The name Bohol is thought to be derived from the name of the barrio Bo-ol, a barangay found in Tagbilaran City which was among the first places visited by the Magellan expedition.
The people of Bohol are said to be descendants of the last group of inhabitants who settled in the Philippines called Pintados (the tattooed ones). Before the Spaniards arrived in 1521, Boholanos already had a culture of their own as evidenced by the artifacts dug at Mansasa, Tagbilaran, and in Dauis and Panglao using designs during the Ming dynasty (960-1279).
They had already a system of writing but most of the materials used were perishable like leaves and bark. They spoke a language similar to that of the nearby provinces. History has it that one of the Spanish ships of Magellan (the Concepcion) was burned in this province after Magellan was killed by Lapulapu in Mactan.
The province became a Jesuit mission in 1595. At this time, Bohol was a part of the province of Cebu and was called a residencia. It then became a separate politico-military province on July 22, 1854, together with the island of province of Siquijor. In 1879, there were 34 towns belonging to the province with a total population of 253,103.
Two significant revolts were recorded during the Spanish regime. The Tamblot Uprising in 1621 led by a native priest or Babaylon, and the Dagohoy Rebellion from 1744 to 1829 led by Francisco Dagohoy which is considered as the longest revolt recorded in the annals of Philippine history. American forces seized the province in March 17, 1900.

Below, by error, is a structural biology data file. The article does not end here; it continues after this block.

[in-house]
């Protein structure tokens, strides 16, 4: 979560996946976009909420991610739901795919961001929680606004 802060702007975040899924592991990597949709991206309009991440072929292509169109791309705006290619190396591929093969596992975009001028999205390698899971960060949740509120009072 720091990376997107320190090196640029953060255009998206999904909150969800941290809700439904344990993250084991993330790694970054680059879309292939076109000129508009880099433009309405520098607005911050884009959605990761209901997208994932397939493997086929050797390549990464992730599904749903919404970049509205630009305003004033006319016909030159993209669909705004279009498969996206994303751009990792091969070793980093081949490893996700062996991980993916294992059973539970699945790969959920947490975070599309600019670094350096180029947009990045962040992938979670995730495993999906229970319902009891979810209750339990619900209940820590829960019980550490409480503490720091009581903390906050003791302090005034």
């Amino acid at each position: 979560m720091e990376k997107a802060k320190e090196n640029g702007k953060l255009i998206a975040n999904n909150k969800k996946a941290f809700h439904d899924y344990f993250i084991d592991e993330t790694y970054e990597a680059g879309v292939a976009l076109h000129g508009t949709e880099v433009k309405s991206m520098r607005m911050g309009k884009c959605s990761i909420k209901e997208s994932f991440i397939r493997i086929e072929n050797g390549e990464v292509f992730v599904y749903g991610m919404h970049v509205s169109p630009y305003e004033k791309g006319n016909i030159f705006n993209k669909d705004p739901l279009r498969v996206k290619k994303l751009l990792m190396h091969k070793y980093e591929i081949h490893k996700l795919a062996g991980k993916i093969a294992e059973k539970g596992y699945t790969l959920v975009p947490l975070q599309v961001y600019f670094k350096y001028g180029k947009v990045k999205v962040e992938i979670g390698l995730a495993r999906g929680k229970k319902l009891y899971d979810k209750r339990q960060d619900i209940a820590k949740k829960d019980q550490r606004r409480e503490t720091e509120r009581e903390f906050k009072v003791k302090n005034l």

Bohol is the home province of the fourth President of the Republic of the Philippines, Carlos Polistico Garcia (1957-1960) who was born in the municipality of Talibon.
Have a Cebu and Bohol aerial tour to fully experience and see the beauty of Bohol and Cebu City.
The Blood Compact
In 1565 Miguel Lopez de Legazpi anchored in Jagna, one of the eastern municipalities of Bohol. He made a blood compact with the Chiefs Sikatuna and Sigala in a small village near the present capital of the province, Tagbilaran City, signifying they were blood brothers. And became the first international treaty of peace and unity between the native king Rajah Sikatuna and Spanish conquistador Miguel López de Legazpi on March 16, 1565 through a blood compact alliance or also known as the “Sandugo”.
Legazpi first noticed the hostility of the people. From the Mohammedan Malay pilot, he gathered the information that such hostility was due to the marauding expeditions conducted by the Portuguese from the Moluccas, and, since the Spaniards look like Portuguese, the Bohol inhabitants naturally mistook them to be the white vandals. As late as 1563 the Portuguese raiders prowled the Visayan waters, plundered Bohol, and killed or enslaved about 1,000 inhabitants.
Legazpi, with the aid of the Malay pilot, explained to the two kings of Bohol, Sikatuna and Gala that the Spaniards were not Portuguese and that they had come on a mission of peace not to destroy, kill or plunder. On learning this, the Bohol kings and their people became friendly and welcomed the Spaniards.
On March 16, 1565, Legazpi and Sikatuna performed a blood compact to seal their friendship. A few days later Legazpi had a similar pact with Gala. In his report to Philip II, Legazpi described the ceremony of the blood compact in the following words: “It is observed in the following manner: one from each party draws two or three drops of blood from his own arm or breast and mixes them in the same cup, with water or wine. Then the mixture must be divided equally between two cups, and neither person may depart until both cups are alike drained.”